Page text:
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Year : 2015  |  Volume : 3  |  Issue : 2  |  Page : 184

The use of nano technology in medicine

Department of Family and Community Medicine, College of Medicine, King Saud University, Riyadh 11437, Kingdom of Saudi Arabia

Date of Web Publication6-May-2015

Correspondence Address:
Yousef A Al Turki
Department of Family and Community Medicine, College of Medicine, King Saud University, P.O. Box 28054, Riyadh 11437
Kingdom of Saudi Arabia
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DOI: 10.4103/1658-631X.156444

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How to cite this article:
Al Turki YA. The use of nano technology in medicine. Saudi J Med Med Sci 2015;3:184

How to cite this URL:
Al Turki YA. The use of nano technology in medicine. Saudi J Med Med Sci [serial online] 2015 [cited 2022 Jan 28];3:184. Available from: https://www.sjmms.net/text.asp?2015/3/2/184/156444


Nanotechnology, a technology that deals with nanometer-sized objects, is expected to be the future of new advanced solutions to different aspects of the medical field. [1] Applications of nanotechnologies in the medical field are interesting as they are used in diagnosis, and as therapeutics tools to try to find solutions to untreatable diseases and answers to the global problem of disease. [2],[3],[4],[5],[6],[7],[8] A survey of the perceptions of 1536 Americans about nanotechnology showed that the greatest potential benefit of nanotechnology was the fact that it was new and provided better ways of detecting and treating human diseases. [9] Another survey showed that the mass media were a key influence on how people perceived the risks and benefits of nanotechnology. [10] Many countries are aware of the importance of nanotechnology especially in medical field, but more support for it is needed. There is a trend in many countries such as the United Kingdom, Germany, Australia, Japan and Switzerland to better recognize biosystems research within nanotechnology. [11] In recent years, interest on the impact of nanoparticles on human health has increased. However, it is important to implement the regulations governing new drugs and medical devices before nanomedicine becomes commercialized. [12] Nanomedicine can be very helpful in different aspects of medicine. [13],[14] For example, in life-threatening situations such as in trauma, the ability to quickly stop bleeding may make the difference between life and death. Peptides can self-assemble into gels that are able to control bleeding from surgical wounds within seconds of application. This new nanohemostat could dramatically change the way surgery is performed in the future. [15] Nanowires and nanocantilever arrays are among the leading approaches under development for early detection of precancerous and malignant lesions from biological fluids. [16] The concluding message is that health professional teams need to be aware and updated on the current evidence on the clinical applications of nanotechnology in medicine.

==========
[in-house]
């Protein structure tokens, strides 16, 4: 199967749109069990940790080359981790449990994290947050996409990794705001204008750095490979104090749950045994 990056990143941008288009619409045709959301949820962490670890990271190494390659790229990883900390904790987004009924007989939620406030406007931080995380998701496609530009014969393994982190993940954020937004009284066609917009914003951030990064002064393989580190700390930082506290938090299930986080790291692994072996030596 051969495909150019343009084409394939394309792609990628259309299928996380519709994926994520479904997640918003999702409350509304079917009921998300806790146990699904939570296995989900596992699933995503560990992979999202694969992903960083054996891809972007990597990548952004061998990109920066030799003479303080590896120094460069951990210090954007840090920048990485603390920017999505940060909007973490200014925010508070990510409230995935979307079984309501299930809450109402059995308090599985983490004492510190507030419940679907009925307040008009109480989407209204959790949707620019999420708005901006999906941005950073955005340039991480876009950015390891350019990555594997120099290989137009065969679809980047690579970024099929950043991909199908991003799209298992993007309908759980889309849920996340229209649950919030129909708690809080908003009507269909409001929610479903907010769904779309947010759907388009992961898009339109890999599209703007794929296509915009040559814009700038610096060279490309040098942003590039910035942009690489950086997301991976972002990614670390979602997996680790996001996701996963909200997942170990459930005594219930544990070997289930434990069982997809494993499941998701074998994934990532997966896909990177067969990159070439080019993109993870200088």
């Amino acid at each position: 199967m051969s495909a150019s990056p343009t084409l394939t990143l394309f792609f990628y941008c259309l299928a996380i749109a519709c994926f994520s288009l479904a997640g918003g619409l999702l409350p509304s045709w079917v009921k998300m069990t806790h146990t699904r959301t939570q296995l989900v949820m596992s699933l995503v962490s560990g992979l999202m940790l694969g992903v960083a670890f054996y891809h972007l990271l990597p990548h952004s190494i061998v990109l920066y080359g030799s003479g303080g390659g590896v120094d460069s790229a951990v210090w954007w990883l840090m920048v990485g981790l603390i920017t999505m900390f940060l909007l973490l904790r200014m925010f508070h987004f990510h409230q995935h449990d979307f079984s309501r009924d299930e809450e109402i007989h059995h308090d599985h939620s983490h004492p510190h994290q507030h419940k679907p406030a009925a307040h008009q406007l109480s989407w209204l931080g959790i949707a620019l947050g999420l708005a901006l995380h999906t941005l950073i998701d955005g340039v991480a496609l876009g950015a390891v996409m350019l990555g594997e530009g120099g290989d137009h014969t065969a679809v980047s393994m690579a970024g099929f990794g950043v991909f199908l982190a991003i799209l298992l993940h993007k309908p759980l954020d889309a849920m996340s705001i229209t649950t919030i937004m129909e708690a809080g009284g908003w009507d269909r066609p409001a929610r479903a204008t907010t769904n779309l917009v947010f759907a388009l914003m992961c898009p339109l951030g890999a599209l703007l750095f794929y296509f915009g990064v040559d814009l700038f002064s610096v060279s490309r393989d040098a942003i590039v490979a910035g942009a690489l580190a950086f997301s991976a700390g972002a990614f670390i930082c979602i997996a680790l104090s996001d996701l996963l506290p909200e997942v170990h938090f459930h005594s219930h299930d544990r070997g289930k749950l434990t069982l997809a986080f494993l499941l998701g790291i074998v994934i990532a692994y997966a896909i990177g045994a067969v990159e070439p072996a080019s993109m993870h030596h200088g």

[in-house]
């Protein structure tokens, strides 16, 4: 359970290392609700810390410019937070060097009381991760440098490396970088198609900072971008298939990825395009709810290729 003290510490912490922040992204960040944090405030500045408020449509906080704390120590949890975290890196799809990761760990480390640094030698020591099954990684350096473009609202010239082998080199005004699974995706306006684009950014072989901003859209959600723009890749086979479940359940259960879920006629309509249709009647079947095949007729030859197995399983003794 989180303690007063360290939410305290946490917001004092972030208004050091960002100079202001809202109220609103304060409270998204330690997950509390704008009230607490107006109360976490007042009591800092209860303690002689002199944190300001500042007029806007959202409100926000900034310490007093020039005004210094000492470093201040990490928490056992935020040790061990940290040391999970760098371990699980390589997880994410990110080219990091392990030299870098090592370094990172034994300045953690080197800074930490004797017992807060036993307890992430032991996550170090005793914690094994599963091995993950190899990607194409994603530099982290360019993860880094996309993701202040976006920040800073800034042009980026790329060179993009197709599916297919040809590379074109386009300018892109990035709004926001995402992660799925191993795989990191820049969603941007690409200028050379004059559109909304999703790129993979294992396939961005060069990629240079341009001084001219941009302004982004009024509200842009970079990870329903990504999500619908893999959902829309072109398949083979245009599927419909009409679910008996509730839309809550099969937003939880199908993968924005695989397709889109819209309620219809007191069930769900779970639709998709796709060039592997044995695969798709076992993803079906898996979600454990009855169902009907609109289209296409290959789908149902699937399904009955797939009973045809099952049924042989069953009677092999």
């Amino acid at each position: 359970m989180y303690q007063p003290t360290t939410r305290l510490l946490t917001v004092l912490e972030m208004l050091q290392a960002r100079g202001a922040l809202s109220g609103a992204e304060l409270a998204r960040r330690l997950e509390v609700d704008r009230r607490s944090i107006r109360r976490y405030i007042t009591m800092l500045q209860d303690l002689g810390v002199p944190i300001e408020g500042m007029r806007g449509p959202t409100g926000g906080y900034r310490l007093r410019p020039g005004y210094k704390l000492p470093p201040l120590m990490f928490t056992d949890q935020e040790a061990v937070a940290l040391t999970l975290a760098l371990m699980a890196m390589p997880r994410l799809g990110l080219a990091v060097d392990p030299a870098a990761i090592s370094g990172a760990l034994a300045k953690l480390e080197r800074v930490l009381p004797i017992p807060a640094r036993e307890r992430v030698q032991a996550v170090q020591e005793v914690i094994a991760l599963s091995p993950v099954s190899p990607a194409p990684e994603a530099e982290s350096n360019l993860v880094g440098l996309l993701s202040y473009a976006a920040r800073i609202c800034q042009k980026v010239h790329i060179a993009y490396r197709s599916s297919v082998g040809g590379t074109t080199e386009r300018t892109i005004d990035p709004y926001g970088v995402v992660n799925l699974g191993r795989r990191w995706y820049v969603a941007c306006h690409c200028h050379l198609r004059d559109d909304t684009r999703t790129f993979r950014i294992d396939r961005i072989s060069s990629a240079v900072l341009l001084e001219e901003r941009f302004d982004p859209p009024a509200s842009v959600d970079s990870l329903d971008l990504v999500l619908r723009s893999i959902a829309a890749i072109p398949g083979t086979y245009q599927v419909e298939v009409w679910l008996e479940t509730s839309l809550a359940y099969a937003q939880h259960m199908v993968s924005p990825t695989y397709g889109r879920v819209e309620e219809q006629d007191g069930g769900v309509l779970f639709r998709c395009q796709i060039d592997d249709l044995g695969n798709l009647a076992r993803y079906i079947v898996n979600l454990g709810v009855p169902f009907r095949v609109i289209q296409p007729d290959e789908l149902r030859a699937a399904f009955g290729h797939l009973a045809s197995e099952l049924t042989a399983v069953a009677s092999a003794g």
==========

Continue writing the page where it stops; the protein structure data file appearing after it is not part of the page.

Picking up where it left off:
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Dorvel B, Damhorst G, Chan V, Shim J, Banerjee S, Cvetkovic C, et al. Research Highlights: Highlights from the last year in nanomedicine. Nanomedicine 2013;8:13-5.  Back to cited text no. 13
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Ferrari M. Cancer nanotechnology: Opportunities and challenges. Nat Rev Cancer 2005;5:161-71.  Back to cited text no. 16


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